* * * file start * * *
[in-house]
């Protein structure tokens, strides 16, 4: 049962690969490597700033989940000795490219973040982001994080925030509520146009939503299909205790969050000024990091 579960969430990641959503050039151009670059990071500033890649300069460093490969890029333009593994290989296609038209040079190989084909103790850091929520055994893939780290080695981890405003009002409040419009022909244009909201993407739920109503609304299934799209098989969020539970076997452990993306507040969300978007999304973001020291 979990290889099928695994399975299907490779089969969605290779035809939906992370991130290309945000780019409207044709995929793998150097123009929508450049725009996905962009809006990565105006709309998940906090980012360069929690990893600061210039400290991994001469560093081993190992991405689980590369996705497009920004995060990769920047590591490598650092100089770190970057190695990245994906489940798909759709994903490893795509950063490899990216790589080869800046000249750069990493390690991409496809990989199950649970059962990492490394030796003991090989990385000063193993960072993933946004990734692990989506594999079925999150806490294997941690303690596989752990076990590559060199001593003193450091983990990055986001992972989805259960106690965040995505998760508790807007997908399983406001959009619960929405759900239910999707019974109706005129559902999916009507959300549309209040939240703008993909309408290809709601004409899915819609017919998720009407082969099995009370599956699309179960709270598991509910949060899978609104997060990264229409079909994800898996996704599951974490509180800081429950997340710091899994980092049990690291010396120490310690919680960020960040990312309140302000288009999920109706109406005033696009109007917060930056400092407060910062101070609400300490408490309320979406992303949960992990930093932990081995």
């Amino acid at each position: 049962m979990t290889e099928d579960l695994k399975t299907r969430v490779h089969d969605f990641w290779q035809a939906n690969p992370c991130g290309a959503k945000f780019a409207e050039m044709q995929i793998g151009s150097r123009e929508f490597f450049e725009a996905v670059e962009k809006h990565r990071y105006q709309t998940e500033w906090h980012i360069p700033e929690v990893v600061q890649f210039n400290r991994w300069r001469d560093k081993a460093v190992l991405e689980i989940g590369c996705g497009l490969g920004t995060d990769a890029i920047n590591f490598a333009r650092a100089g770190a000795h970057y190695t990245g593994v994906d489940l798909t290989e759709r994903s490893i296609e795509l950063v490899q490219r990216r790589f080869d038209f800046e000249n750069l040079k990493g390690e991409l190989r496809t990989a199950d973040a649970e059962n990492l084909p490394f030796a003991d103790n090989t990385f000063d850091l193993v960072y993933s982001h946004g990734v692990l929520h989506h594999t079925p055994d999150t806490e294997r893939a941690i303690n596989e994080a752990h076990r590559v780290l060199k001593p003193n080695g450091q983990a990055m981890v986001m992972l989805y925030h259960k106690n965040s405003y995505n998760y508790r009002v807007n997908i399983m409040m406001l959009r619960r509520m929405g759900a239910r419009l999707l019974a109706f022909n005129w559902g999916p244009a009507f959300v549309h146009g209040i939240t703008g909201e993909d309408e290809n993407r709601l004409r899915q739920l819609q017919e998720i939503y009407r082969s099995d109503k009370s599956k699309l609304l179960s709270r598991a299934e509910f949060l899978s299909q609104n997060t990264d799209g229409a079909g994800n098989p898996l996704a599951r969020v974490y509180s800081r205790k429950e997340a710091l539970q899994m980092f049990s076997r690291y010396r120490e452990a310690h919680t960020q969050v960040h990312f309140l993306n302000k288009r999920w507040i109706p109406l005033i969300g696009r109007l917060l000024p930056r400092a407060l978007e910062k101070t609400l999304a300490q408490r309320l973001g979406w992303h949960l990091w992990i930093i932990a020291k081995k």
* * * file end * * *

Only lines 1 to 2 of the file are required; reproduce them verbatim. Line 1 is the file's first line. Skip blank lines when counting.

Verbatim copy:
[in-house]
């Protein structure tokens, strides 16, 4: 049962690969490597700033989940000795490219973040982001994080925030509520146009939503299909205790969050000024990091 579960969430990641959503050039151009670059990071500033890649300069460093490969890029333009593994290989296609038209040079190989084909103790850091929520055994893939780290080695981890405003009002409040419009022909244009909201993407739920109503609304299934799209098989969020539970076997452990993306507040969300978007999304973001020291 979990290889099928695994399975299907490779089969969605290779035809939906992370991130290309945000780019409207044709995929793998150097123009929508450049725009996905962009809006990565105006709309998940906090980012360069929690990893600061210039400290991994001469560093081993190992991405689980590369996705497009920004995060990769920047590591490598650092100089770190970057190695990245994906489940798909759709994903490893795509950063490899990216790589080869800046000249750069990493390690991409496809990989199950649970059962990492490394030796003991090989990385000063193993960072993933946004990734692990989506594999079925999150806490294997941690303690596989752990076990590559060199001593003193450091983990990055986001992972989805259960106690965040995505998760508790807007997908399983406001959009619960929405759900239910999707019974109706005129559902999916009507959300549309209040939240703008993909309408290809709601004409899915819609017919998720009407082969099995009370599956699309179960709270598991509910949060899978609104997060990264229409079909994800898996996704599951974490509180800081429950997340710091899994980092049990690291010396120490310690919680960020960040990312309140302000288009999920109706109406005033696009109007917060930056400092407060910062101070609400300490408490309320979406992303949960992990930093932990081995």